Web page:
Two things fill the mind with ever new and increasing admiration and reverence, the more often and more steadily one reflects on them: the starry heavens above me and the moral law within me.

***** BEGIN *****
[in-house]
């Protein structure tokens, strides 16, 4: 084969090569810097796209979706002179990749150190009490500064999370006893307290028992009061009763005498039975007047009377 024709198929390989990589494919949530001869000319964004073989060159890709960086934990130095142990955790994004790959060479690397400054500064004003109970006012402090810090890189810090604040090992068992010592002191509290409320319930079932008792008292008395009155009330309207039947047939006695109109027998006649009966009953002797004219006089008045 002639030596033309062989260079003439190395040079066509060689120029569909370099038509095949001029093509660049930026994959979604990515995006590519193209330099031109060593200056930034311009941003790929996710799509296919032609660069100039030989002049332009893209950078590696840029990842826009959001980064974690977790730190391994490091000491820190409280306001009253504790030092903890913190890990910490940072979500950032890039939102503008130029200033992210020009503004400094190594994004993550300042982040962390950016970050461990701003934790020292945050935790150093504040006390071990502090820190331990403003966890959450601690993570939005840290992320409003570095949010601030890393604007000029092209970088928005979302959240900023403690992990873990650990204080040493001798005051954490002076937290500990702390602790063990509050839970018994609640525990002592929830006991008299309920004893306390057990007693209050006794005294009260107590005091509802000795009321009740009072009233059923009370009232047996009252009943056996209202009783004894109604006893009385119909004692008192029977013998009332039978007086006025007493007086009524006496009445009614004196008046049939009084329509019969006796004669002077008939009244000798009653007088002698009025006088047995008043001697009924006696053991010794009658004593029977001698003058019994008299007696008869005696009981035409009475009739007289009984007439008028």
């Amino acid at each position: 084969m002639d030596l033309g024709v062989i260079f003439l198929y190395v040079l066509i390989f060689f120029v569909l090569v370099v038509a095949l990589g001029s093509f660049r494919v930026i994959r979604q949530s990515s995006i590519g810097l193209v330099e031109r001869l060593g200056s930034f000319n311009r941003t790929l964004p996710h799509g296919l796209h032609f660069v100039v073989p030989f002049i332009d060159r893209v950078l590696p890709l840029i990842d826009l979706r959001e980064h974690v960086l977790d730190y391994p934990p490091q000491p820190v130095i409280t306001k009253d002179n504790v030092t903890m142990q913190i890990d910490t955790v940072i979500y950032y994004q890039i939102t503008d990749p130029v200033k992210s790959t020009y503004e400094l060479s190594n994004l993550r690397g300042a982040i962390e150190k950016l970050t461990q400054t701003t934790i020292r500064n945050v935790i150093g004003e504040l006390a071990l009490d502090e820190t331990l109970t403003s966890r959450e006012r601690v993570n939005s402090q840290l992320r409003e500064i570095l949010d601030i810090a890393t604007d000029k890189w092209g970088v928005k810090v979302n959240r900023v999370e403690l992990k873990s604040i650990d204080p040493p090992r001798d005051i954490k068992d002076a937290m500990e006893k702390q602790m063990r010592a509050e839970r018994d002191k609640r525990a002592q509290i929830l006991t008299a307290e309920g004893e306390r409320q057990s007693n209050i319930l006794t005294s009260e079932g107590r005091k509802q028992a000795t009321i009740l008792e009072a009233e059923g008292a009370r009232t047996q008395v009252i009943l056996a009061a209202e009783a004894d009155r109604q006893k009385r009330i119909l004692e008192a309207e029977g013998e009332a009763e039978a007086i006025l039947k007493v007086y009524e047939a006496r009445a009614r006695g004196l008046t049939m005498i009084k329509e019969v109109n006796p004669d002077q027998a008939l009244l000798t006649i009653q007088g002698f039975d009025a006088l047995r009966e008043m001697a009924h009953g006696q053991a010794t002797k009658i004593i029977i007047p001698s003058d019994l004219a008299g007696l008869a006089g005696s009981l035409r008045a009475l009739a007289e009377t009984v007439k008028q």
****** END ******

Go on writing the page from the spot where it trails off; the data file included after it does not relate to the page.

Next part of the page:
Kant compares the physical and the moral sciences. Both start from self-evidence sources of wonder. Although both are right before us, though, a true understanding of either is not easy to find. Both have been lost for a long time in superstition and blind conjecture. The physical sciences have finally reached a point where they are developing rationally. The moral sciences have not reached that point yet, but Kant hopes to pioneer a scientific, rational approach to ethics in his work. The method Kant uses in the Analytic, which imitates that of a geometrical treatise, both reflects this optimism and is meant to further this rationalizing of ethics. By carefully separating off the a priori foundations of ethics from anything empirical, and then proceeding through a series of proofs to the most fundamental moral principle, Kant hopes to improve on the method of doing ethics. Later, the application of this principle can be spelled out by looking at the empirical world. To look at the empirical world while pulling out the fundamental principle, though, he regards as fatal to clarity and rigor.